Sunday 21 January 2018

Conlon getting back to his best after injury scare

Declan Rooney hears how the Clare forward didn't know which direction he was playing

17 June 2012; John Conlon, Clare. Munster GAA Hurling Senior Championship Semi-Final, Clare v Waterford, Semple Stadium, Thurles, Co. Tipperary. Picture credit: Ray McManus / SPORTSFILE
17 June 2012; John Conlon, Clare. Munster GAA Hurling Senior Championship Semi-Final, Clare v Waterford, Semple Stadium, Thurles, Co. Tipperary. Picture credit: Ray McManus / SPORTSFILE

Declan Rooney

He tells the story in a jovial manner, but it was no laughing matter. A bang on the head five minutes into a Munster championship game with Cork left Clare's John Conlon fumbling for familiar things to grab on to.

He had his hurl, he had his helmet; and he knew he was playing at the Gaelic Grounds. What way he was shooting was another story.

Finally after keeping up the act, Conlon was withdrawn from the battlefield after 19 minutes and was rushed to the Mid-Western Regional Hospital in Limerick with seriously elevated blood pressure. It was some way to celebrate his 24th birthday.

The blow to the head had left him puzzled and lost. So much so he believed one of the paramedics who told him he had scored four points before his withdrawal.

"I have no memory of being on the field after I got hit," admits Conlon. "Supposedly I was putting my arm around William Egan and asking which way the team were playing. I was doing the same with Davy. I suppose it is funny to look back on it now, but wasn't funny at the time."

Conlon was accompanied to the emergency department by his mother and girlfriend, who were summoned across the tannoy in the Gaelic Grounds. Not a pleasant journey to make for his loved ones.

"I remember one thing inside in the Gaelic Grounds alright, telling them not to ring my father because he wouldn't answer the phone as he would be too involved in the match.

"Jaysus, I was telling my mother: 'I got four points did I?' And she just said, 'No John, you only lasted five minutes'. That was my first time getting a blow like that and it is not something I would like to repeat again. I was released that night. It was more just to watch me.

"But (afterwards) I thought there was somebody robbing the house. There were just things going through my head. Things were coming back into my head, like when we won the first round of the club championship."

After the game, Davy Fitzgerald lambasted the match officials for failing to allow Conlon time to be fully assessed after his injury. Conlon says Davy is big on the welfare of his players.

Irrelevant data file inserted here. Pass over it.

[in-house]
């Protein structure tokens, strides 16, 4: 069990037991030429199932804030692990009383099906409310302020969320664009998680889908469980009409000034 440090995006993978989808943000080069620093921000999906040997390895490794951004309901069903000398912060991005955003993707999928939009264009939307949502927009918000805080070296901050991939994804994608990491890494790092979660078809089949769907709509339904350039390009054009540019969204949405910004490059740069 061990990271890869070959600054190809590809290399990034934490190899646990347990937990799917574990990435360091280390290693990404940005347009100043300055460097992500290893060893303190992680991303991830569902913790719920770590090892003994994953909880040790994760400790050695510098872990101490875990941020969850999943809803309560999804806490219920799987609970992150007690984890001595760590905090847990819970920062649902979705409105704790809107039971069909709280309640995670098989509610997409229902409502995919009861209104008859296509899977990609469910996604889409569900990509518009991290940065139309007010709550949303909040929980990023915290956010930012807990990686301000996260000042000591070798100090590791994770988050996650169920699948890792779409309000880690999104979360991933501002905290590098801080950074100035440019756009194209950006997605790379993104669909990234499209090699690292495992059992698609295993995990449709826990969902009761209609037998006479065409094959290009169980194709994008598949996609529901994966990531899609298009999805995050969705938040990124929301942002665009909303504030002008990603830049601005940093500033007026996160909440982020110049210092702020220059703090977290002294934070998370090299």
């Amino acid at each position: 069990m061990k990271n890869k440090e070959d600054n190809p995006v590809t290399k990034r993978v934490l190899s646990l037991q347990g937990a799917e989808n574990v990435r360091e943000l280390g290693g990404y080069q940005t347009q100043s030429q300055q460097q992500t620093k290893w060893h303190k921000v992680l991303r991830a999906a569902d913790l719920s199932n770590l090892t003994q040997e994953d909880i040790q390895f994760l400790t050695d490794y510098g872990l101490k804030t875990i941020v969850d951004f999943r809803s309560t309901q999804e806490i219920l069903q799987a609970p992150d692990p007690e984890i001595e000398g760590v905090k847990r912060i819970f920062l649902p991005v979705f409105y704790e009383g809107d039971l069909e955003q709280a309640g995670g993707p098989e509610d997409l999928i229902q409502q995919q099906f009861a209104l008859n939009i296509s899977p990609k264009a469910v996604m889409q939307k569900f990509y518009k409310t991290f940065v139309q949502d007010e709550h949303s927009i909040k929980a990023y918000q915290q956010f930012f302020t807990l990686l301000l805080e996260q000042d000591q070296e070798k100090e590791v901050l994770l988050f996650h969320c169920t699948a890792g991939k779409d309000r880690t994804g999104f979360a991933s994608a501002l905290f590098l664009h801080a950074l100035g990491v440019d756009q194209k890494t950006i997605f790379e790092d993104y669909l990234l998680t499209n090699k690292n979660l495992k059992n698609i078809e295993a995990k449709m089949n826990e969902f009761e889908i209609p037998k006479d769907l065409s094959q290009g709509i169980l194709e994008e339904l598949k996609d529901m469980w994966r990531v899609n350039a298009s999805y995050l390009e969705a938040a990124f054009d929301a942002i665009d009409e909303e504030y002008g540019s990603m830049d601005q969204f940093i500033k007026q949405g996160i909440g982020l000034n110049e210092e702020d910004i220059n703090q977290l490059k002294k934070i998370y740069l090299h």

"Knowing myself, I probably got up myself and ran on. I didn't realise how bad things were until I went over to Davy a few times. He came into the hospital that night I got concussed and he was on the phone a few days later. And, as my mother said, he really treats us as one of his own, he'd die for any of us. He would defend us to the hilt regardless of whether we win or lose. That's important, that's what you want; you don't want anybody giving out about you.

"Before he came in, we would have heard the stories in LIT and Waterford, the complete and professional set-up they had and he has brought that to Clare. We have given up our lives and that's what you want, a professional set-up. In fairness, all the top teams have that now and if you don't have it you are falling behind."

Conlon admits he found it difficult to return to full-contact hurling after his knock. But now that he has a few games under his belt he is keen to build on his best season to date.

The good form kick-started on Mary Immaculate's run to the Fitzgibbon Cup final – a competition he won with NUI Galway in 2010 – and he carried on at that level through Clare's National League campaign.

But returning to the fold was difficult, no matter how much work he had put in in the previous months.

"In training I was kind of reluctant to go into a few tackles and then I got a bang and I was like, 'Jesus not again'. I got a bit of a headache but I was fine and you have to just get on with these things.

"To be honest, I was flying going into that Cork game. It was probably the best I was ever going and I felt great, so to get that bang was demoralising and it took that Laois game to get me back on track. The last day I could do better I thought, so I am looking forward to the next day to really push it on and so are all the panel.

"We set out to win Munster but the way things have gone now everything has opened up. The championship is wide open now. It is probably one of the best championships for years. But we can see light at the end of the tunnel now."

Sunday Independent

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